Gold in a Deflationary Economy™ - Part- XIII

May 3, 1999

Talk of returning to a gold standard conjures up images in most investor's minds of government confiscation of gold and tight money supply, among other things. While government confiscation of gold is possible, a look back in time to 1981 at a proposal by Federal Reserve Board Chairman Alan Greenspan reveals it doesn't have to be difficult. In fact, only if the price of gold were fixed by legal mandate would confiscation become possible (or necessary). Otherwise, a gold standard with a freely fluctuating market price of gold is not only possible but desirable and is the most likely scenario.

Back then, in 1981, Alan Greenspan, then a partner in Townsend-Greenspan & Company, an economic consulting firm, wrote in a Wall Street Journal article that he not only supports a return to the gold standard (talk on the street is that he still favors that now) but that it would not be difficult and the transition from the present system to the gold standard could be easily monitored by investors and by the government and could be abandoned if the market reveals problems. Greenspan had also been the Chairman of the Council Of Economic Advisors from 1974 to 1977, a period that witnessed dramatic changes in the price of gold in the post-Bretton Woods environment after 1971.

Specifically, Greenspan proposed that to make the transition back to the gold standard the U.S. Treasury should issue 5-year Treasury Notes maturing in gold and paying interest in gold that would be issued at the time the government expected to initiate the transition to the gold standard. Simultaneously, 5-year Treasury Notes are issued maturing in the usual U.S. dollar fiat currency, paying interest in dollars as they do now. This would serve not only to assist in the transition from the fiat currency to a gold-backed currency, but would allow the free market a way to monitor progress toward the gold standard, all the while easily able to assess the risk by watching the spread between the fiat Treasuries and the gold-denominated Treasuries.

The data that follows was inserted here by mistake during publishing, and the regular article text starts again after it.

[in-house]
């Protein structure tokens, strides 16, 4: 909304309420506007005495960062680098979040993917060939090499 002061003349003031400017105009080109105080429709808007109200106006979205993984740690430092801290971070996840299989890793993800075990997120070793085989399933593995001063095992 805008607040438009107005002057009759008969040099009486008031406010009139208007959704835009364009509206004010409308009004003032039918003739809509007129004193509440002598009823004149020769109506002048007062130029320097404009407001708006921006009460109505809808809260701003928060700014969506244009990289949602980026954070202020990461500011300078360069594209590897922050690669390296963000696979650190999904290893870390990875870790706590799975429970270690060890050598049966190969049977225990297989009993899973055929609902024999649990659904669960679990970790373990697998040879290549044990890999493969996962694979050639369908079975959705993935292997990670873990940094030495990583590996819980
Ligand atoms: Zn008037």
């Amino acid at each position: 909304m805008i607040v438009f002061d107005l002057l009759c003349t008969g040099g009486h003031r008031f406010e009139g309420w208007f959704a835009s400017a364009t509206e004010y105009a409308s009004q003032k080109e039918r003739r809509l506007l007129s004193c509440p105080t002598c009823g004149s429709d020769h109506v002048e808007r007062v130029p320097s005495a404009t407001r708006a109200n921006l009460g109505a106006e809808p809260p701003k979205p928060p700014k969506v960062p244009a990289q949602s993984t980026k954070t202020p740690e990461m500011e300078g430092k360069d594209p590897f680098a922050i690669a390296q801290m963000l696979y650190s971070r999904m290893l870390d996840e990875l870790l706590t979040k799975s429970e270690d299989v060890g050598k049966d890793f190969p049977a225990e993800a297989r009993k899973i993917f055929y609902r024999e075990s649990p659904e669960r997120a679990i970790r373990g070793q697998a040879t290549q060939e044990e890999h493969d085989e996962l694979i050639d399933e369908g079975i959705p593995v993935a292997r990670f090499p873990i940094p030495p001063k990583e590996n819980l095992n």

This is very important not only to our forecast for an ultimate return to a form of the gold standard, but also for our Forecast '96: A Global Turning Point prediction for a new type of gold-backed debt instrument designed to finance the entrance of emerging countries into the increasingly unifying global economy. As that December 1995 forecast went:

Backed by dozens of participating Global Village countries and by gold, this [new gold-backed World Bank debt instrument] will create a new type of opportunity for global investors to invest in the New Era sweeping the globe, and will provide necessary liquidity to enhance the entrance of countries into the global economy and at the same time will mitigate foreign exchange-related problems associated with such entrance....A new agency similar to the World Bank, therefore, is likely to supervise the globalization of countries as they emerge into the Global Village.

Little did I know at the time that Alan Greenspan in a 1981 op-ed article proposed gold-backed Treasuries, too, to assist in a monetary transition. Taking Greenspan's proposal into consideration, the idea of an international agency issuing gold-backed instruments appears even more feasible than I had thought in 1995. Movement toward international agencies, in fact, is already accelerating, with the World Trade Organization playing an important role in the global economy and now with the imminent rise to power of the European Central Bank that will independently govern the monetary policies of European Monetary Union and the new euro.

Gold is the world’s oldest and most known currency.